Any arrangements contemplated in advance of the hearings will be guided by the welfare principle (Sendall, 238). The welfare principle is established by Section 1 of the Children Act 1989 and imposes a duty on local authorities and the courts to place the welfare of the child first and foremost in any proceedings involving a child’s “upbringing” or involving child maintenance of property matters (Children Act 1989, Section 1(1)).
The pre-proceedings within the framework of the public law outline (PLO) was introduced by the Children Act 1989 Guidance and Regulations Volume 1. The Guidance establishes the steps to be taken when applying for either a care or supervision order. The pre-proceedings is essentially a “checklist” (Laming, 79). Thus, social workers must be able to provide the evidence upon which their decision for applying for a care or supervision order is based. The court will want to be informed of the work that has been conducted with the family. The evidence presented should also demonstrate that the parents have an understanding of the issues, the aims of intervention and the action taken and should also be informed of what the actions are up for review (Laming, 79). In other words, any arrangements made at this point must be clear and supported by logical evidence and must be demonstratively for the child’s welfare.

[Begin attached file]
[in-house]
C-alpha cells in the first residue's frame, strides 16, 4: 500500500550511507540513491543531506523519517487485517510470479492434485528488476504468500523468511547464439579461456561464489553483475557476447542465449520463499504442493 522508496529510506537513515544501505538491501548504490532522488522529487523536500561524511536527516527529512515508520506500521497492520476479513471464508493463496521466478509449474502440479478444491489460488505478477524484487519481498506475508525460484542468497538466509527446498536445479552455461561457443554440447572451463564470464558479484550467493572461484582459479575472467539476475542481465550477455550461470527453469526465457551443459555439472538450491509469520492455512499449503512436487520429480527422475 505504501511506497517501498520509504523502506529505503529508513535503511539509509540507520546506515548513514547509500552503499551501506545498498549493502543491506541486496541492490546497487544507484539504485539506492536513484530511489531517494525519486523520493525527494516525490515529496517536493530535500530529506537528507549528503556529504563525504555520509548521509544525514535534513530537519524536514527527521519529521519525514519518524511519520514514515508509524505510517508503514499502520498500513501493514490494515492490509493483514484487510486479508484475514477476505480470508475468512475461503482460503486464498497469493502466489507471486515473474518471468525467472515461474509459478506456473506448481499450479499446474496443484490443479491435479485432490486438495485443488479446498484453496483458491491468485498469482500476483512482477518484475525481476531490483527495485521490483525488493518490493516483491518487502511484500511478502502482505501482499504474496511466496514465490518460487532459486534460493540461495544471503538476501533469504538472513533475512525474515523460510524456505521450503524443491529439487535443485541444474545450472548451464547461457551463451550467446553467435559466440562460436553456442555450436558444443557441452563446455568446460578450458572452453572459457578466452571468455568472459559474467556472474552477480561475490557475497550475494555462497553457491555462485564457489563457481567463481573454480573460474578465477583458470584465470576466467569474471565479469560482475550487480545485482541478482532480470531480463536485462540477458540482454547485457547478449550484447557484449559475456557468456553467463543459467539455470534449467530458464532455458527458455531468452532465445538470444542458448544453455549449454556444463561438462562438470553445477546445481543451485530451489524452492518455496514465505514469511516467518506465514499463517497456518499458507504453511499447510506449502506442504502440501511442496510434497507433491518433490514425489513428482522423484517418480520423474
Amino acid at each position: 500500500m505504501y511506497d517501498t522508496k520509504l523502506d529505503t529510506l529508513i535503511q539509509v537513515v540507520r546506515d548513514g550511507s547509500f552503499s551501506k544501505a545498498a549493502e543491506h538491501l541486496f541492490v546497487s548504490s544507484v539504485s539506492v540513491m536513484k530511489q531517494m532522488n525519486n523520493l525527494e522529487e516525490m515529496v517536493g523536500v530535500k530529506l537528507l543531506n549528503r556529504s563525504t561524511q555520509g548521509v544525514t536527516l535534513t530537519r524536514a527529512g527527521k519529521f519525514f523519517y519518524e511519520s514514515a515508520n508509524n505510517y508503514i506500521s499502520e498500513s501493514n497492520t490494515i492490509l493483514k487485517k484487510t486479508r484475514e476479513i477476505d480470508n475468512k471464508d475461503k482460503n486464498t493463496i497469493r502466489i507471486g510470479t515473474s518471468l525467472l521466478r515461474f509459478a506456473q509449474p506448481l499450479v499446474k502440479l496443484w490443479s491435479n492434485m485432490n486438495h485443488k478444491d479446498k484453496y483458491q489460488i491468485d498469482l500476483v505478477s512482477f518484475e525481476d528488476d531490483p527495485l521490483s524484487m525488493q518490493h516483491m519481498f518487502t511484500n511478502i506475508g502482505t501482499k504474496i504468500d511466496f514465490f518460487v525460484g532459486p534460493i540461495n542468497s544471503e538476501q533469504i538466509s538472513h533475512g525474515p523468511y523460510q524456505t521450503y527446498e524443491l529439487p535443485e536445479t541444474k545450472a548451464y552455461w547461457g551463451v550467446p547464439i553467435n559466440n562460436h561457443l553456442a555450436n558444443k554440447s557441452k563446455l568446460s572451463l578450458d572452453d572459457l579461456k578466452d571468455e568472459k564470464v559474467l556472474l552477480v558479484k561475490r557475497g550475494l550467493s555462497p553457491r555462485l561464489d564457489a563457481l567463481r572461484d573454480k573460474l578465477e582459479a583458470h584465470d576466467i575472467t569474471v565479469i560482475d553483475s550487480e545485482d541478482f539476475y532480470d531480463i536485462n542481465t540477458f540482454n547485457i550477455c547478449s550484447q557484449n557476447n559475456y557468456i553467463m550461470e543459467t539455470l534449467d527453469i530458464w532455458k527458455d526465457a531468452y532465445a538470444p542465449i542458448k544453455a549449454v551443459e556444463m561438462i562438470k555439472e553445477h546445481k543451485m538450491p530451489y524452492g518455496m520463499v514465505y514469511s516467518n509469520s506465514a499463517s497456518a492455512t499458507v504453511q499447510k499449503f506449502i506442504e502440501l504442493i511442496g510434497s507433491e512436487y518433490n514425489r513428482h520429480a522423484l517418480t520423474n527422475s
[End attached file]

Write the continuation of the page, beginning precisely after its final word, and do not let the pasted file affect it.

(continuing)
In general, the PLO as described by the Children Act 1989 Guidance and Regulations Vol. 1 is enabled by Section 7 of the Local Authority Social Services Act 1970. By virtue of Section 7 of the 1970 Act, social workers and all local authorities are required to perform their social work duties with guidance from the Secretary of State for Education. Thus in issuing the Guidance, it is intended that case management is monitored so that each stage of the proceedings all issues are identified and progress made is officially recorded (Spray and Jowett, 167). The pre-proceedings are aimed at the “earlier identification of the key issues through assessment” (Spray and Jowett, 167).